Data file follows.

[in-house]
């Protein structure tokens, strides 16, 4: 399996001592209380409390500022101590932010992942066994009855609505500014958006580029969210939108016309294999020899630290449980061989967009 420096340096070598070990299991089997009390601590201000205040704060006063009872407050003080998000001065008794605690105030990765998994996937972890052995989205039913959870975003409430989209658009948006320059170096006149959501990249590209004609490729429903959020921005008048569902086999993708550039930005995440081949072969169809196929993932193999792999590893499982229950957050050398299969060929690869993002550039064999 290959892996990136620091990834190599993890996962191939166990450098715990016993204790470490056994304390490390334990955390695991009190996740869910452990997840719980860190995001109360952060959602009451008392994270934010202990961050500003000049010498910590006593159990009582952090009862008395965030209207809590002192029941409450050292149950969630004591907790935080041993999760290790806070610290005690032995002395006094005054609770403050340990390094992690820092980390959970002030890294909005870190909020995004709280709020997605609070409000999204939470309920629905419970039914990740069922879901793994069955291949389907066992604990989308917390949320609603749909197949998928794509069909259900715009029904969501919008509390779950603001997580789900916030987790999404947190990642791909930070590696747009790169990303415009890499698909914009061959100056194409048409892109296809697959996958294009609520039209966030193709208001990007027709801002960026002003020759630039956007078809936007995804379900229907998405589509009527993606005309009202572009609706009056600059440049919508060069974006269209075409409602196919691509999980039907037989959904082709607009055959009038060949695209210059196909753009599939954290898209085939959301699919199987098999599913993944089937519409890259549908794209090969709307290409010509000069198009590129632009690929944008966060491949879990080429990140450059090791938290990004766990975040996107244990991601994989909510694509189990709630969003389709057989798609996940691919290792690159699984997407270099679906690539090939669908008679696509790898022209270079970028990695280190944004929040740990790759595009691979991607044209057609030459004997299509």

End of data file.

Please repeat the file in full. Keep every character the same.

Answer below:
[in-house]
């Protein structure tokens, strides 16, 4: 399996001592209380409390500022101590932010992942066994009855609505500014958006580029969210939108016309294999020899630290449980061989967009 420096340096070598070990299991089997009390601590201000205040704060006063009872407050003080998000001065008794605690105030990765998994996937972890052995989205039913959870975003409430989209658009948006320059170096006149959501990249590209004609490729429903959020921005008048569902086999993708550039930005995440081949072969169809196929993932193999792999590893499982229950957050050398299969060929690869993002550039064999 290959892996990136620091990834190599993890996962191939166990450098715990016993204790470490056994304390490390334990955390695991009190996740869910452990997840719980860190995001109360952060959602009451008392994270934010202990961050500003000049010498910590006593159990009582952090009862008395965030209207809590002192029941409450050292149950969630004591907790935080041993999760290790806070610290005690032995002395006094005054609770403050340990390094992690820092980390959970002030890294909005870190909020995004709280709020997605609070409000999204939470309920629905419970039914990740069922879901793994069955291949389907066992604990989308917390949320609603749909197949998928794509069909259900715009029904969501919008509390779950603001997580789900916030987790999404947190990642791909930070590696747009790169990303415009890499698909914009061959100056194409048409892109296809697959996958294009609520039209966030193709208001990007027709801002960026002003020759630039956007078809936007995804379900229907998405589509009527993606005309009202572009609706009056600059440049919508060069974006269209075409409602196919691509999980039907037989959904082709607009055959009038060949695209210059196909753009599939954290898209085939959301699919199987098999599913993944089937519409890259549908794209090969709307290409010509000069198009590129632009690929944008966060491949879990080429990140450059090791938290990004766990975040996107244990991601994989909510694509189990709630969003389709057989798609996940691919290792690159699984997407270099679906690539090939669908008679696509790898022209270079970028990695280190944004929040740990790759595009691979991607044209057609030459004997299509």